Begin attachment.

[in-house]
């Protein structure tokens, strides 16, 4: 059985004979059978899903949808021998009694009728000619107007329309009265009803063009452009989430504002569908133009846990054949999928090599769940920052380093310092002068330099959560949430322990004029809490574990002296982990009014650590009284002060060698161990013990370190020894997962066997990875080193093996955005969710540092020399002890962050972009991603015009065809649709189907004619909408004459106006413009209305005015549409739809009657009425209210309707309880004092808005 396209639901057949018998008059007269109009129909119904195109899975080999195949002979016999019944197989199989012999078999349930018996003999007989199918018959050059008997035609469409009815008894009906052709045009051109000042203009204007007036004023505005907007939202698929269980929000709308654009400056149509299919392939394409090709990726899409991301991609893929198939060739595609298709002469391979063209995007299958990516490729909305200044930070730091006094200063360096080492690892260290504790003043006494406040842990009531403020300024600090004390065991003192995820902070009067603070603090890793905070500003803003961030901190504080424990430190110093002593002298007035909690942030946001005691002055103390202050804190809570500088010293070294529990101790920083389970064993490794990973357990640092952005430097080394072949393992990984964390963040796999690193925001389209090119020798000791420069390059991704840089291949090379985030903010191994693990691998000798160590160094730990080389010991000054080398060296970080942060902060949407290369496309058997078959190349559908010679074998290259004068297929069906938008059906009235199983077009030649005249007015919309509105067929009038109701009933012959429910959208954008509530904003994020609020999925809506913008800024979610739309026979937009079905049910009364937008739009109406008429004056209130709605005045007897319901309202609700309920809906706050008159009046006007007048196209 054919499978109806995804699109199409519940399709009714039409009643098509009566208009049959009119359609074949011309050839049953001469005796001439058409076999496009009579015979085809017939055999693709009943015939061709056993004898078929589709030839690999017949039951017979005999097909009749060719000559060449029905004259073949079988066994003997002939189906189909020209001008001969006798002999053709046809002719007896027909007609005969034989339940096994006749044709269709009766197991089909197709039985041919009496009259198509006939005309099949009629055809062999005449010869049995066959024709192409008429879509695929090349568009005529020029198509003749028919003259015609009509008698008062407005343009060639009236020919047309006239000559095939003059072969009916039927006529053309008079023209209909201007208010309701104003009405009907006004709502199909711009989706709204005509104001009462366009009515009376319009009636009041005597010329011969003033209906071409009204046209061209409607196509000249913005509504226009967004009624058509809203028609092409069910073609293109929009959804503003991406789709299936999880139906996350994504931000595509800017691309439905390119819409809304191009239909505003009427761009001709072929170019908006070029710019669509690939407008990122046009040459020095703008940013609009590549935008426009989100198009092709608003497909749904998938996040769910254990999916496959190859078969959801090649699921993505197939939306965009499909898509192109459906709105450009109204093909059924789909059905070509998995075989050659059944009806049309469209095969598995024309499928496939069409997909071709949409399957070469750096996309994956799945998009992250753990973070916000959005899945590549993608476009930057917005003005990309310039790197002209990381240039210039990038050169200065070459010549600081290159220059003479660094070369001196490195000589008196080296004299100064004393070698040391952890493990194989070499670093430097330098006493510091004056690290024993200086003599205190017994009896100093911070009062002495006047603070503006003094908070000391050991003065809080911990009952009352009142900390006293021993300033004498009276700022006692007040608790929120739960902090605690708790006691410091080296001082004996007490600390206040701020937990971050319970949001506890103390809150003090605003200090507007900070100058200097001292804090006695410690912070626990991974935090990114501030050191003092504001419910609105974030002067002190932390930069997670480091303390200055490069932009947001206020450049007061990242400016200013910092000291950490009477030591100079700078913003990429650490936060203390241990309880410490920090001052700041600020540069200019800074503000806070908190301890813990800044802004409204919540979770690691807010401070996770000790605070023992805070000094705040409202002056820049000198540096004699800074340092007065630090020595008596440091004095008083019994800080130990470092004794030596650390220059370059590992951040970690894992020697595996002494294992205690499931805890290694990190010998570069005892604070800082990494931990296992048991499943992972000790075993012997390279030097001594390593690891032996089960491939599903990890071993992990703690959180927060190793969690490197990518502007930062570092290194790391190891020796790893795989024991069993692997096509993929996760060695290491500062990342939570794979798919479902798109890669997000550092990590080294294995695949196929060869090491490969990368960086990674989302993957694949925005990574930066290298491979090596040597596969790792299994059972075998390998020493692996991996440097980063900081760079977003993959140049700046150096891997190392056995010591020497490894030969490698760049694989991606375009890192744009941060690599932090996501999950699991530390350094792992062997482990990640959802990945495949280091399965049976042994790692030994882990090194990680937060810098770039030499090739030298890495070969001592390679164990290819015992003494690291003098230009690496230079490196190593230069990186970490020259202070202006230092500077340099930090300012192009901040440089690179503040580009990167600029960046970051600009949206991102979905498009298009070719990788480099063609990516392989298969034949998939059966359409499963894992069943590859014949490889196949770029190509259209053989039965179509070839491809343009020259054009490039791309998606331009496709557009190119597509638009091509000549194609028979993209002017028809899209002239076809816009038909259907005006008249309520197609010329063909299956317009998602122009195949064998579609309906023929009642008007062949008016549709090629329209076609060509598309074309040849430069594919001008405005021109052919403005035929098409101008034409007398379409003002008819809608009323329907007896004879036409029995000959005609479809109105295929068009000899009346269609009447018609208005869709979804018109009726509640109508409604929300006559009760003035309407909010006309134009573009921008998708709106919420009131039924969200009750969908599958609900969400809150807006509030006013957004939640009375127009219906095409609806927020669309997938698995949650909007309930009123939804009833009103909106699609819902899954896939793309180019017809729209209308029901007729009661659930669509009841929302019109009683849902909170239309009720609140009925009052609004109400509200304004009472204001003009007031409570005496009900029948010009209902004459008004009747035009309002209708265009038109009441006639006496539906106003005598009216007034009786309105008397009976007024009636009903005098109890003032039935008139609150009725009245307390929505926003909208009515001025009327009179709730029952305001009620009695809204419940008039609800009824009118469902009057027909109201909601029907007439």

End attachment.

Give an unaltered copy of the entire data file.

[in-house]
């Protein structure tokens, strides 16, 4: 059985004979059978899903949808021998009694009728000619107007329309009265009803063009452009989430504002569908133009846990054949999928090599769940920052380093310092002068330099959560949430322990004029809490574990002296982990009014650590009284002060060698161990013990370190020894997962066997990875080193093996955005969710540092020399002890962050972009991603015009065809649709189907004619909408004459106006413009209305005015549409739809009657009425209210309707309880004092808005 396209639901057949018998008059007269109009129909119904195109899975080999195949002979016999019944197989199989012999078999349930018996003999007989199918018959050059008997035609469409009815008894009906052709045009051109000042203009204007007036004023505005907007939202698929269980929000709308654009400056149509299919392939394409090709990726899409991301991609893929198939060739595609298709002469391979063209995007299958990516490729909305200044930070730091006094200063360096080492690892260290504790003043006494406040842990009531403020300024600090004390065991003192995820902070009067603070603090890793905070500003803003961030901190504080424990430190110093002593002298007035909690942030946001005691002055103390202050804190809570500088010293070294529990101790920083389970064993490794990973357990640092952005430097080394072949393992990984964390963040796999690193925001389209090119020798000791420069390059991704840089291949090379985030903010191994693990691998000798160590160094730990080389010991000054080398060296970080942060902060949407290369496309058997078959190349559908010679074998290259004068297929069906938008059906009235199983077009030649005249007015919309509105067929009038109701009933012959429910959208954008509530904003994020609020999925809506913008800024979610739309026979937009079905049910009364937008739009109406008429004056209130709605005045007897319901309202609700309920809906706050008159009046006007007048196209 054919499978109806995804699109199409519940399709009714039409009643098509009566208009049959009119359609074949011309050839049953001469005796001439058409076999496009009579015979085809017939055999693709009943015939061709056993004898078929589709030839690999017949039951017979005999097909009749060719000559060449029905004259073949079988066994003997002939189906189909020209001008001969006798002999053709046809002719007896027909007609005969034989339940096994006749044709269709009766197991089909197709039985041919009496009259198509006939005309099949009629055809062999005449010869049995066959024709192409008429879509695929090349568009005529020029198509003749028919003259015609009509008698008062407005343009060639009236020919047309006239000559095939003059072969009916039927006529053309008079023209209909201007208010309701104003009405009907006004709502199909711009989706709204005509104001009462366009009515009376319009009636009041005597010329011969003033209906071409009204046209061209409607196509000249913005509504226009967004009624058509809203028609092409069910073609293109929009959804503003991406789709299936999880139906996350994504931000595509800017691309439905390119819409809304191009239909505003009427761009001709072929170019908006070029710019669509690939407008990122046009040459020095703008940013609009590549935008426009989100198009092709608003497909749904998938996040769910254990999916496959190859078969959801090649699921993505197939939306965009499909898509192109459906709105450009109204093909059924789909059905070509998995075989050659059944009806049309469209095969598995024309499928496939069409997909071709949409399957070469750096996309994956799945998009992250753990973070916000959005899945590549993608476009930057917005003005990309310039790197002209990381240039210039990038050169200065070459010549600081290159220059003479660094070369001196490195000589008196080296004299100064004393070698040391952890493990194989070499670093430097330098006493510091004056690290024993200086003599205190017994009896100093911070009062002495006047603070503006003094908070000391050991003065809080911990009952009352009142900390006293021993300033004498009276700022006692007040608790929120739960902090605690708790006691410091080296001082004996007490600390206040701020937990971050319970949001506890103390809150003090605003200090507007900070100058200097001292804090006695410690912070626990991974935090990114501030050191003092504001419910609105974030002067002190932390930069997670480091303390200055490069932009947001206020450049007061990242400016200013910092000291950490009477030591100079700078913003990429650490936060203390241990309880410490920090001052700041600020540069200019800074503000806070908190301890813990800044802004409204919540979770690691807010401070996770000790605070023992805070000094705040409202002056820049000198540096004699800074340092007065630090020595008596440091004095008083019994800080130990470092004794030596650390220059370059590992951040970690894992020697595996002494294992205690499931805890290694990190010998570069005892604070800082990494931990296992048991499943992972000790075993012997390279030097001594390593690891032996089960491939599903990890071993992990703690959180927060190793969690490197990518502007930062570092290194790391190891020796790893795989024991069993692997096509993929996760060695290491500062990342939570794979798919479902798109890669997000550092990590080294294995695949196929060869090491490969990368960086990674989302993957694949925005990574930066290298491979090596040597596969790792299994059972075998390998020493692996991996440097980063900081760079977003993959140049700046150096891997190392056995010591020497490894030969490698760049694989991606375009890192744009941060690599932090996501999950699991530390350094792992062997482990990640959802990945495949280091399965049976042994790692030994882990090194990680937060810098770039030499090739030298890495070969001592390679164990290819015992003494690291003098230009690496230079490196190593230069990186970490020259202070202006230092500077340099930090300012192009901040440089690179503040580009990167600029960046970051600009949206991102979905498009298009070719990788480099063609990516392989298969034949998939059966359409499963894992069943590859014949490889196949770029190509259209053989039965179509070839491809343009020259054009490039791309998606331009496709557009190119597509638009091509000549194609028979993209002017028809899209002239076809816009038909259907005006008249309520197609010329063909299956317009998602122009195949064998579609309906023929009642008007062949008016549709090629329209076609060509598309074309040849430069594919001008405005021109052919403005035929098409101008034409007398379409003002008819809608009323329907007896004879036409029995000959005609479809109105295929068009000899009346269609009447018609208005869709979804018109009726509640109508409604929300006559009760003035309407909010006309134009573009921008998708709106919420009131039924969200009750969908599958609900969400809150807006509030006013957004939640009375127009219906095409609806927020669309997938698995949650909007309930009123939804009833009103909106699609819902899954896939793309180019017809729209209308029901007729009661659930669509009841929302019109009683849902909170239309009720609140009925009052609004109400509200304004009472204001003009007031409570005496009900029948010009209902004459008004009747035009309002209708265009038109009441006639006496539906106003005598009216007034009786309105008397009976007024009636009903005098109890003032039935008139609150009725009245307390929505926003909208009515001025009327009179709730029952305001009620009695809204419940008039609800009824009118469902009057027909109201909601029907007439």